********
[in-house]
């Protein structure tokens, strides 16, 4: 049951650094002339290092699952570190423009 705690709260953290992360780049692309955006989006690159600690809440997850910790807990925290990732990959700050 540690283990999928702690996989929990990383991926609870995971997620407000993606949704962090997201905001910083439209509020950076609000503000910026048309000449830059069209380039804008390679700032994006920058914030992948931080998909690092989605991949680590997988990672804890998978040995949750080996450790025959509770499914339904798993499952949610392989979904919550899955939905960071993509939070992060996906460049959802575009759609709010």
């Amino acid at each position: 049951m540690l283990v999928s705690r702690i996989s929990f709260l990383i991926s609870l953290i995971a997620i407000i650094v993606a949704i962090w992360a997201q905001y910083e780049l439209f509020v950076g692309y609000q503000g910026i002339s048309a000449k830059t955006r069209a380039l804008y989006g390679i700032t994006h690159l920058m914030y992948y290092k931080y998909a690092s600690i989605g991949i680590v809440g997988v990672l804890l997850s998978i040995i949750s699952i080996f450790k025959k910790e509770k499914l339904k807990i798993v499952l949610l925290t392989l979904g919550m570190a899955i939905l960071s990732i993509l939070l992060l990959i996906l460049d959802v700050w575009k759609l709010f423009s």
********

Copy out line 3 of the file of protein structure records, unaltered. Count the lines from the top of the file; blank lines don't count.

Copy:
């Amino acid at each position: 049951m540690l283990v999928s705690r702690i996989s929990f709260l990383i991926s609870l953290i995971a997620i407000i650094v993606a949704i962090w992360a997201q905001y910083e780049l439209f509020v950076g692309y609000q503000g910026i002339s048309a000449k830059t955006r069209a380039l804008y989006g390679i700032t994006h690159l920058m914030y992948y290092k931080y998909a690092s600690i989605g991949i680590v809440g997988v990672l804890l997850s998978i040995i949750s699952i080996f450790k025959k910790e509770k499914l339904k807990i798993v499952l949610l925290t392989l979904g919550m570190a899955i939905l960071s990732i993509l939070l992060l990959i996906l460049d959802v700050w575009k759609l709010f423009s």